Switzerland's Roger Federer celebrates defeating Japan's Kei Nishikori during a men's quarterfinal match.
Roger Federer and Rafael Nadal battle for a place in the Wimbledon final on Friday, 11 years after they mesmerised Centre Court in a Grand Slam championship match widely regarded as the greatest ever played.
Nadal emerged triumphant that day, winning in five sets in a four-hour 48-minute epic of fluctuating fortunes that stretched out over seven hours because of constant, momentum-shifting rain interruptions.
The Spaniard won 6-4, 6-4, 6-7 (5/7), 6-7 (8/10), 9-7 as the clock ticked past 9pm and with the famous stadium in near-darkness.
Over a decade later, the sport's two most successful players now have 38 Grand Slam titles between them and more than $100 million in prize money each.
Nadal, the 2008 and 2010 champion at Wimbledon, has the edge overall, leading his great rival and friend 24-15 and 10-3 at the Slams.
However, it is eight-time champion Federer who just edges their Wimbledon head-to-head 2-1 after winning the 2006 and 2007 finals before Nadal famously broke the spell in 2008.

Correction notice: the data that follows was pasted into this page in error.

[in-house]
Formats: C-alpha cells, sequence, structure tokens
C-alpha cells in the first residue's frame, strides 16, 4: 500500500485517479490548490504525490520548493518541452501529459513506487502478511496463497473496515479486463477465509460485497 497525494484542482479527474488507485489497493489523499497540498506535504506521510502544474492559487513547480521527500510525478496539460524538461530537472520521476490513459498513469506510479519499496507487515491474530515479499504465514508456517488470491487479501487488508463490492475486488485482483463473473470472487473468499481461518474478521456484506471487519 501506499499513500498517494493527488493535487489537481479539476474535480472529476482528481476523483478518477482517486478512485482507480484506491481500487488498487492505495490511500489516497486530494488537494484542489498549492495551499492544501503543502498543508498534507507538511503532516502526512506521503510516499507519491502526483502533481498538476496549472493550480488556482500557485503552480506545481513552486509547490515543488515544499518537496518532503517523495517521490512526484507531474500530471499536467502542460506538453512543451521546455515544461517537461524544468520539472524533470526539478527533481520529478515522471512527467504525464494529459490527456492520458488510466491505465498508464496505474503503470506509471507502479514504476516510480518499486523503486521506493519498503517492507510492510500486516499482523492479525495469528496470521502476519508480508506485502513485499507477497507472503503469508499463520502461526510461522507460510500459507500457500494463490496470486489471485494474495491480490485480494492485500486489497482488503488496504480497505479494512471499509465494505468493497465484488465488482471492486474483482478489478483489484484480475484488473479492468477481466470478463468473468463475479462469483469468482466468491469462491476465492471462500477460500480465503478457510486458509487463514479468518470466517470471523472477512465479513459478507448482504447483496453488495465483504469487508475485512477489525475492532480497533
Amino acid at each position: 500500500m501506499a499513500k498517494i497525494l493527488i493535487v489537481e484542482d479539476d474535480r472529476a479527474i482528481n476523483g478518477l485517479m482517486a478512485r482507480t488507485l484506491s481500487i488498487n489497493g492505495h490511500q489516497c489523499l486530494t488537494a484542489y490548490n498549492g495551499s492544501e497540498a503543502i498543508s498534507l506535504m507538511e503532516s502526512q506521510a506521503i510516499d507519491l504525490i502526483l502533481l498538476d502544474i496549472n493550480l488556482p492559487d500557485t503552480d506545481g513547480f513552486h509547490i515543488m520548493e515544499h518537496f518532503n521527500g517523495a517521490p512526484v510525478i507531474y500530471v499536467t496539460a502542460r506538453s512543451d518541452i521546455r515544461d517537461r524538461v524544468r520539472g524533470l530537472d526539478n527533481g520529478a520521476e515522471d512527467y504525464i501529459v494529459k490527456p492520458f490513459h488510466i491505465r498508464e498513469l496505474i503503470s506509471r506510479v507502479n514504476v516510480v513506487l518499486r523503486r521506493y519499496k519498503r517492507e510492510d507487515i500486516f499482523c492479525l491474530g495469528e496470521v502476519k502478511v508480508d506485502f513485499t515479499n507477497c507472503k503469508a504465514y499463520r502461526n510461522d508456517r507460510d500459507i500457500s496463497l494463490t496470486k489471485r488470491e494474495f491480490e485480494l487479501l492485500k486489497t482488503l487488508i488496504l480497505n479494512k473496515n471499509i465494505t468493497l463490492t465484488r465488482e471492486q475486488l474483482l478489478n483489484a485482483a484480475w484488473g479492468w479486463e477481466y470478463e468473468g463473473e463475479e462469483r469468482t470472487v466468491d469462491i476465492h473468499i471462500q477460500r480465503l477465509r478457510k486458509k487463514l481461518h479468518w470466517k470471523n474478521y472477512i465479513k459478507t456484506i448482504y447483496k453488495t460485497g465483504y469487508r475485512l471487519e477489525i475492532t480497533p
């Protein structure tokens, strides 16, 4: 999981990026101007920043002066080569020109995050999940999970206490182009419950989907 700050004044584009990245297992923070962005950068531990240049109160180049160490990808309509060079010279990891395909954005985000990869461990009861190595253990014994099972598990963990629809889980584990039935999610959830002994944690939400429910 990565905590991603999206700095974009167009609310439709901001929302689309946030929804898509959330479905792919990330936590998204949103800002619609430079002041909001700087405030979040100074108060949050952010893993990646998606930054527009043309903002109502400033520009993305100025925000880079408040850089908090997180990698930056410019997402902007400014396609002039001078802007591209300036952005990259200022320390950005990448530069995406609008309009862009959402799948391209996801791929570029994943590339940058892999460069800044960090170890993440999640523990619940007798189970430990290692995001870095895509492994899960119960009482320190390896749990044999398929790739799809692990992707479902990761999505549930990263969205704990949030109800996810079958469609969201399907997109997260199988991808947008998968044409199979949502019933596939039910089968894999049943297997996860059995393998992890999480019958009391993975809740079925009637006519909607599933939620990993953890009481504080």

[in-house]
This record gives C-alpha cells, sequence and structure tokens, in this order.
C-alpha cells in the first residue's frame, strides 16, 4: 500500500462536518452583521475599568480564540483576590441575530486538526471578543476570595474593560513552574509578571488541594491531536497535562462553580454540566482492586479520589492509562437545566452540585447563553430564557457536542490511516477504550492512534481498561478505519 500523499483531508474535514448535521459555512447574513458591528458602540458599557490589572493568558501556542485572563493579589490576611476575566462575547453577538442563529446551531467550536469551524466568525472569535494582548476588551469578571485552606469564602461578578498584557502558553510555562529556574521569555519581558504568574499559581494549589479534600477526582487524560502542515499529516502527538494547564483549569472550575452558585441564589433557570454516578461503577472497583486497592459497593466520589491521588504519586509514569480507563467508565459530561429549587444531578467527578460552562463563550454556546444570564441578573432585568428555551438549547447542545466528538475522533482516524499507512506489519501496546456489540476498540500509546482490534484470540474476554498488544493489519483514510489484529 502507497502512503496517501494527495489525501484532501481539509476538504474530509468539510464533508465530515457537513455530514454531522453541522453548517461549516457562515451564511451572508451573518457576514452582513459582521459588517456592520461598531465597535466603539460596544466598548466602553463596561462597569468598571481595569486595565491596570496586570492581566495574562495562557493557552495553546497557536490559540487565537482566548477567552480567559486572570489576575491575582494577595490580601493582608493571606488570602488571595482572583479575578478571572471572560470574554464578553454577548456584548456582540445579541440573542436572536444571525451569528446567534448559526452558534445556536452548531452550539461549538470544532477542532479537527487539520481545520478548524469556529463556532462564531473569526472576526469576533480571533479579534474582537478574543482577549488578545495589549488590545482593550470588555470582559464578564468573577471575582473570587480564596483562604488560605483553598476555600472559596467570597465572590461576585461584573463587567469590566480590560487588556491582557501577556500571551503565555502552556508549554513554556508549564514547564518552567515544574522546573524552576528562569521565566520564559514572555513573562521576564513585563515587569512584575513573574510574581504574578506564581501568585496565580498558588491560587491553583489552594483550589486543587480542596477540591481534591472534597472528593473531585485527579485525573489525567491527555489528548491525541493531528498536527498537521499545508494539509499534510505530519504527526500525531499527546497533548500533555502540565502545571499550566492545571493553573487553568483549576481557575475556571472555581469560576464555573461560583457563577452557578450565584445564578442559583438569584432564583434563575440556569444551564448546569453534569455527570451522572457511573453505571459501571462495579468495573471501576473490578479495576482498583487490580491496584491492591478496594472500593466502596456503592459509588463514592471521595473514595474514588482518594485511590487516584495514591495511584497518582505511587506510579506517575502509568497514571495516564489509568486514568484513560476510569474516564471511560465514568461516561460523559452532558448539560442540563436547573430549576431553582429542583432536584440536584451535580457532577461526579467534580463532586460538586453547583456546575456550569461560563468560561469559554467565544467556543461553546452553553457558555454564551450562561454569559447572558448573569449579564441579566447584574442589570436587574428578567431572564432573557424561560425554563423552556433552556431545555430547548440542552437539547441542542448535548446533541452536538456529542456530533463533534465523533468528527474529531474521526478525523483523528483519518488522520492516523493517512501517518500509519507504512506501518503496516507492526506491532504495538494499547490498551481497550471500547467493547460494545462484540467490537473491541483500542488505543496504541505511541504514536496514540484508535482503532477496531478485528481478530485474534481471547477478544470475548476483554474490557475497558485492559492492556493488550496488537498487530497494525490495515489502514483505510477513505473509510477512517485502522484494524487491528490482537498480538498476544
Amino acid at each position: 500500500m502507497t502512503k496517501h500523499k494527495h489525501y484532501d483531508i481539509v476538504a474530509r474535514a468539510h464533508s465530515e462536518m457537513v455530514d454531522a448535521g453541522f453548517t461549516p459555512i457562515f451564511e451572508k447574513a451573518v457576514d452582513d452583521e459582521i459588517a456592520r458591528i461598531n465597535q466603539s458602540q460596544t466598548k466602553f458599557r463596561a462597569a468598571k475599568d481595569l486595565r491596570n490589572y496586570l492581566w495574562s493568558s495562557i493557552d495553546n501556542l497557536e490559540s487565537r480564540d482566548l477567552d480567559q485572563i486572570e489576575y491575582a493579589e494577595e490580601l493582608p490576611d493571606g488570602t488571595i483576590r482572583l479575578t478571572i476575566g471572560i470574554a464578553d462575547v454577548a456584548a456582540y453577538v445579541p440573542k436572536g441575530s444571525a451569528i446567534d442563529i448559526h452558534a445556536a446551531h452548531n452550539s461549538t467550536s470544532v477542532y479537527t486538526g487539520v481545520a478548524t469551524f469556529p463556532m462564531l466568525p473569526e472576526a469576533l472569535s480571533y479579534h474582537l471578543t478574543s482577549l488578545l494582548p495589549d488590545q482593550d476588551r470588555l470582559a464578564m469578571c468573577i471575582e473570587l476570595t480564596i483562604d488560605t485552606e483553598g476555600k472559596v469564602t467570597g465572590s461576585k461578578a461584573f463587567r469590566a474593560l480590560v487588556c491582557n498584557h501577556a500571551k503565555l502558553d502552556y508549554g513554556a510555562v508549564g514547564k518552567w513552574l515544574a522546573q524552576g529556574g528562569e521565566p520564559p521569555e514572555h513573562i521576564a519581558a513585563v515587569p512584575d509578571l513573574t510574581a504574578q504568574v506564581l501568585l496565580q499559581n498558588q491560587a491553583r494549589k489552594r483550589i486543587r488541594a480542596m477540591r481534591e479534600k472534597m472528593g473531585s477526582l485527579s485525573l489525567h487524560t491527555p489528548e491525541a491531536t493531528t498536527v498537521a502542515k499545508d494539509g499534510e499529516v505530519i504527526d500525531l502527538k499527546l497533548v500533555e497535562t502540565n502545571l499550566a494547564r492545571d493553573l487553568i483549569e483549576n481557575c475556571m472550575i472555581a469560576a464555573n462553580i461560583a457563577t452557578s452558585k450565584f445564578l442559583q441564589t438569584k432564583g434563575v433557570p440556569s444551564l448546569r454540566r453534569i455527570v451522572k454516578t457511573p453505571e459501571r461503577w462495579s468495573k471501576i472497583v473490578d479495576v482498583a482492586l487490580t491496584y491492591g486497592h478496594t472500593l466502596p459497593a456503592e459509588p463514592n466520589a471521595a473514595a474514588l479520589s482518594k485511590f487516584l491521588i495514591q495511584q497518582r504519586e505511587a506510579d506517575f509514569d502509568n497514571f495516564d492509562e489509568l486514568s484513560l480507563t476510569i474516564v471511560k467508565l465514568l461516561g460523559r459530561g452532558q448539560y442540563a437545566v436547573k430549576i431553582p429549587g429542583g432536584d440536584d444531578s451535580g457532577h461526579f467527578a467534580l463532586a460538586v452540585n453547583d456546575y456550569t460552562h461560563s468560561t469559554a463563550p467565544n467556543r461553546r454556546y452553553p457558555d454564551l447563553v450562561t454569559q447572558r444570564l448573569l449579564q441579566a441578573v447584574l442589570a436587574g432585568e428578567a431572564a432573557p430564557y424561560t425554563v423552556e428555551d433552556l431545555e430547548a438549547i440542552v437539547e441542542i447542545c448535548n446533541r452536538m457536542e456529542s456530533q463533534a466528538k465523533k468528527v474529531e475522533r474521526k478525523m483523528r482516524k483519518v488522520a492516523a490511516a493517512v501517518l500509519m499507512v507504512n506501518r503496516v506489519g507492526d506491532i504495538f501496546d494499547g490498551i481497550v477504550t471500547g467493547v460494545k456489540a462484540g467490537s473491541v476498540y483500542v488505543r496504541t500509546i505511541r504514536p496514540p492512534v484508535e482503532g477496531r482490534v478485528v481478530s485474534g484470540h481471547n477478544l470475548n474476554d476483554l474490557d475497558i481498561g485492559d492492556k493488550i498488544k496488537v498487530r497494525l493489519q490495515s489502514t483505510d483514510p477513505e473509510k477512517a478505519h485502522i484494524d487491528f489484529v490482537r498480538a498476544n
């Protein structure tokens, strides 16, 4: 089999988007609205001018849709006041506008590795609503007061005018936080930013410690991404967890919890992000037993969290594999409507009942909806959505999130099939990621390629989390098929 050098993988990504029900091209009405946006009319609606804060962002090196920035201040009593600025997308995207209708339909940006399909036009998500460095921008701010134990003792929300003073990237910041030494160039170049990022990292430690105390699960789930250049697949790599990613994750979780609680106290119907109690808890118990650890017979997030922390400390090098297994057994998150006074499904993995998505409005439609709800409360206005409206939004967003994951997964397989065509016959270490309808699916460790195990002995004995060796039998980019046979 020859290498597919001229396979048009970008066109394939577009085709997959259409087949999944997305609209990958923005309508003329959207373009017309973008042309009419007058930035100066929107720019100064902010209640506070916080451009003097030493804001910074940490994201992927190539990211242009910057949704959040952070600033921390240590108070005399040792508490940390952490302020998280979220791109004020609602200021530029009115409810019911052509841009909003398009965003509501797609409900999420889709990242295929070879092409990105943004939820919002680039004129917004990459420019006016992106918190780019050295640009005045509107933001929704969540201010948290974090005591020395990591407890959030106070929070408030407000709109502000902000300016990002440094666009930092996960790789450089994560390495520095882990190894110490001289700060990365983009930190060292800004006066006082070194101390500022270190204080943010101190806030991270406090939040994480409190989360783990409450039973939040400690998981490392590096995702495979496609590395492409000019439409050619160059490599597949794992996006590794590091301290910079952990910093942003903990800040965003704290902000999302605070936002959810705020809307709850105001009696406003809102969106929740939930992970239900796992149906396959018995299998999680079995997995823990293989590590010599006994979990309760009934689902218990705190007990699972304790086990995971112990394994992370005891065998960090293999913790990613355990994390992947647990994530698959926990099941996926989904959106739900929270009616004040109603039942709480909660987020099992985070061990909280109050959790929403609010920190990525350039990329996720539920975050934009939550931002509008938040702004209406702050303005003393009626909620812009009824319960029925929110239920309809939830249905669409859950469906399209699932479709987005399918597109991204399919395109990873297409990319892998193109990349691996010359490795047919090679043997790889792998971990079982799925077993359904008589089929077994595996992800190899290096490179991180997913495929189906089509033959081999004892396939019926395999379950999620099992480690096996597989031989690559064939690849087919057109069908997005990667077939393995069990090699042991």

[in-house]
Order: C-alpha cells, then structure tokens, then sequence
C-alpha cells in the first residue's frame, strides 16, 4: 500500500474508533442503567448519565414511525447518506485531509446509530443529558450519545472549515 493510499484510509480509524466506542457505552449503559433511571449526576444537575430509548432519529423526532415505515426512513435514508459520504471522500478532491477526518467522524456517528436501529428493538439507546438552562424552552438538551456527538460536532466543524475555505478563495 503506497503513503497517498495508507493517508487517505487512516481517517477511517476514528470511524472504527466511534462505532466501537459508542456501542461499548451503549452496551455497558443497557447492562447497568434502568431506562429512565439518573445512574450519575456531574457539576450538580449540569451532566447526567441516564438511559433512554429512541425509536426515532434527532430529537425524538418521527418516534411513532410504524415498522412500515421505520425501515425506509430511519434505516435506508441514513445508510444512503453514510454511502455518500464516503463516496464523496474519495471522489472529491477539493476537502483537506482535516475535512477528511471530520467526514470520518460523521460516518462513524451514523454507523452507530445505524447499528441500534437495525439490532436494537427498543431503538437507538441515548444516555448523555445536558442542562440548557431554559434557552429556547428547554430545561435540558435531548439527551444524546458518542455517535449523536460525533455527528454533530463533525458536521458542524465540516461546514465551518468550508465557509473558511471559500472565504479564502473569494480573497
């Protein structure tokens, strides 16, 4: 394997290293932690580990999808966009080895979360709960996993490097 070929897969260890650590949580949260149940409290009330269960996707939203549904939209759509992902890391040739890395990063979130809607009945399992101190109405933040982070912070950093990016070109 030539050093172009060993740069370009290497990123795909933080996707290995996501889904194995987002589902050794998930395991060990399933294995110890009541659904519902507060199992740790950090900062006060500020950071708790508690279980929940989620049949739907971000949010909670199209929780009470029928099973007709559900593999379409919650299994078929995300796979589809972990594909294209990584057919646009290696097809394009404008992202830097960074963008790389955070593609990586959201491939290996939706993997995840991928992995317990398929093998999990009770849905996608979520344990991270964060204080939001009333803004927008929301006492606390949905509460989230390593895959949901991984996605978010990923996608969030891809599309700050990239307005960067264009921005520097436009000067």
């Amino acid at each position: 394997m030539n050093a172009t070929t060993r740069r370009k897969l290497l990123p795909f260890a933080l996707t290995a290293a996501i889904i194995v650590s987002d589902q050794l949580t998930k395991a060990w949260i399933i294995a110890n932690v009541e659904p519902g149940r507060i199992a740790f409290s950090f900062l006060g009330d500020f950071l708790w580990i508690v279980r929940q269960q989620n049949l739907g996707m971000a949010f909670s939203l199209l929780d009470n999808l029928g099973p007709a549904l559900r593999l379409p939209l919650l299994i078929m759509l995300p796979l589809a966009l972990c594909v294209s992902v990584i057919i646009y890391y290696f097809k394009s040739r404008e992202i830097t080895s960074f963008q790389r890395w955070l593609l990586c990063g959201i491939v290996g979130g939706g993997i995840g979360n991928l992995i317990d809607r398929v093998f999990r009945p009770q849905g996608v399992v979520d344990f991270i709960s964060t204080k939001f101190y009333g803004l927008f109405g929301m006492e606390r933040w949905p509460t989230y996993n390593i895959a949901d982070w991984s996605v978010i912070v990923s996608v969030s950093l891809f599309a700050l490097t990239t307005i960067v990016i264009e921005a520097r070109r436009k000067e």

Nadal, who demolished Federer in straight sets in the semi-finals at Roland Garros last month on his way to a 12th title in Paris, admits his game has developed since 2008.
Federer, 37, is the oldest man in the semi-finals of a Slam since 39-year-old Jimmy Connors at the 1991 US Open.
He is in his 13th semi-final at the tournament and 45th at the majors.
In a career illuminated by landmarks, he became the first man to register 100 match wins at a single Slam when he came back from a set down to beat Kei Nishikori in the quarter-finals.
Eight-time Wimbledon champion Roger Federer reached the last-32 of a Grand Slam for the 70th time as he disposed of British wild card Jay Clarke 6-1, 7-6 (7/3), 6-2 in the second round at Wimbledon on Thursday.
The 37-year-old Swiss can clinch a record-extending 21st major if he manages to break free of the world number one's stranglehold.
It was only four minutes longer than it took Roger Federer to defeat Alejandro Falla of Colombia in 2004.
Rain arrived an hour before the scheduled toss at 1.30pm local time before umpires called off the play at 3.55pm local time, to the disappointment of around 5,000 fans at the Gaddafi Stadium in Lahore.
Bryant, 41, was travelling with his 13-year-old daughter Gianna and seven other passengers and crew when their Sikorsky S-76 helicopter slammed into a rugged hillside in Calabasas, west of Los Angeles. There were no survivors.
Swiss pair Roger Federer and Belinda Bencic will next month attempt to achieve a remarkable double as they bid to retain their Dubai Duty Free Tennis Championships titles.